[DWJ] losing words (was Tropes and other such)

Robyn Starkey rohina at shaw.ca
Thu Dec 7 20:09:24 EST 2006



Colin Fine wrote:

> Native Tongue, which somebody mentioned in this regard, is a different 
> case: the change is explicitly effected by language. I found it 
> enormously unsatisfactory, because she doesn't give you a hint of how 
> this is supposed to work. You're told that Laadan is a women's 
> language, and given some blather about vocabulary, but I can't see 
> what is supposed to make it so world-changing.  Vocabulary (or at any 
> rate the stock of content words) is the most labile part of a language 
> - which again was where we came in.
> The grammar of Laadan, which I used to have, but must have lent to 
> somebody long ago, curse it) is more interesting, with such things as 
> attitudinal and evidential sentence particles. But I still don't see 
> how it is supposed to have the effect it has.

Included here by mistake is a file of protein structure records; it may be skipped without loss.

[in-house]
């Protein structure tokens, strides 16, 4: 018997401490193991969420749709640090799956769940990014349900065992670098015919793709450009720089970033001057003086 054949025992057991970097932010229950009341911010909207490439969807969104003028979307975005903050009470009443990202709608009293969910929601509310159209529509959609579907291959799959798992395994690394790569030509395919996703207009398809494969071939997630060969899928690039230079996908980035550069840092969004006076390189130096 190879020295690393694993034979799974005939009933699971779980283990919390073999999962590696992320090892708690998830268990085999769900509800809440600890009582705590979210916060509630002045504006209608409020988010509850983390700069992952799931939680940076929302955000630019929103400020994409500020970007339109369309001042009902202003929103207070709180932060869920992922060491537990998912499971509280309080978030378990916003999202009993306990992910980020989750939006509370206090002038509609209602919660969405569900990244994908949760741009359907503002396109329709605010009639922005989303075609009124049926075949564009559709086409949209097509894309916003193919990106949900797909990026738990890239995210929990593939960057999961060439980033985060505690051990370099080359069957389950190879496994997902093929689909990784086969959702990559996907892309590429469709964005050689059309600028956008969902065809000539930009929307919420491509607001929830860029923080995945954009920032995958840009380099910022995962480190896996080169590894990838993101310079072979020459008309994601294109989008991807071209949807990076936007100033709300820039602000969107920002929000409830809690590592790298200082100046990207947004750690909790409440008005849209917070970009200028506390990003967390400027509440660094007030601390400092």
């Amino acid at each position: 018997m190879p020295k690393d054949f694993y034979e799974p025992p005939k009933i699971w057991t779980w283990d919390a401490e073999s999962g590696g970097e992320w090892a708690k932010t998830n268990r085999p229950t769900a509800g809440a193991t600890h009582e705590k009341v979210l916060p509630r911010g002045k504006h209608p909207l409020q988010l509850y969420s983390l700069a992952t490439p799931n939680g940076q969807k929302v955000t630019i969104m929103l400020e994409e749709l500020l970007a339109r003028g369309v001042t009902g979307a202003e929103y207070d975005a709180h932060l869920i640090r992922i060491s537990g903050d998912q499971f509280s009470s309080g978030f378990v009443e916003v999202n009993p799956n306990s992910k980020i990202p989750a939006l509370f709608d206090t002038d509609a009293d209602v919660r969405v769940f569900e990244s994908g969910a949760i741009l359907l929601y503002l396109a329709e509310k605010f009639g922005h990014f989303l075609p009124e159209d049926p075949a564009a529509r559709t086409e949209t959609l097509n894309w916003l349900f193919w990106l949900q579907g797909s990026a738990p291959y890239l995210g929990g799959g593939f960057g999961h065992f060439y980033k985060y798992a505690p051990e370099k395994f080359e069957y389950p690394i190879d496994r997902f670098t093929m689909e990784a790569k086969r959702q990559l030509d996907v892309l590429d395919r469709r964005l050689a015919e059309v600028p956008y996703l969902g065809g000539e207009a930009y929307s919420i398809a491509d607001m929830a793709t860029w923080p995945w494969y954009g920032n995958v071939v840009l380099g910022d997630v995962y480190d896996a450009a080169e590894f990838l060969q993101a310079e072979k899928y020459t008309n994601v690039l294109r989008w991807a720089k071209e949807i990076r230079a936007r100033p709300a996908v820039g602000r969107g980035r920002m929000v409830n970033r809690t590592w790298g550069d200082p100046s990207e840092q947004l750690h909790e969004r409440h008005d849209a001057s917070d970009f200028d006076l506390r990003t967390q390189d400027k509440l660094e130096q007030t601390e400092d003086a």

> At one level of course, my objection is akin to complaining of any 
> hard science fiction work "But they haven't told us how the maguffin 
> works!" But for me it is a different case, because S.H.E. so clearly 
> means Something Significant by the 'women's language', and because she 
> gives too much information about it.
> Blish actually produced some equations for the spindizzy, but he 
> didn't publish circuit diagrams, or believe that it was the saviour of 
> mankind. (Maybe Campbell and dianetics is a closer parallel).
> Perhaps after all, it's just that I'm a mere man.

I think so. As someone who worked for a bit on speaking the language, I 
think the vocabulary is the most obviously important thing, and Laadan 
makes coining words easy. The thing that makes it hard to learn (for 
native English speakers), the syntax, I think works more deeply and 
subtly. I wrote a paper about how I think the language does work to 
create social change.

robyn



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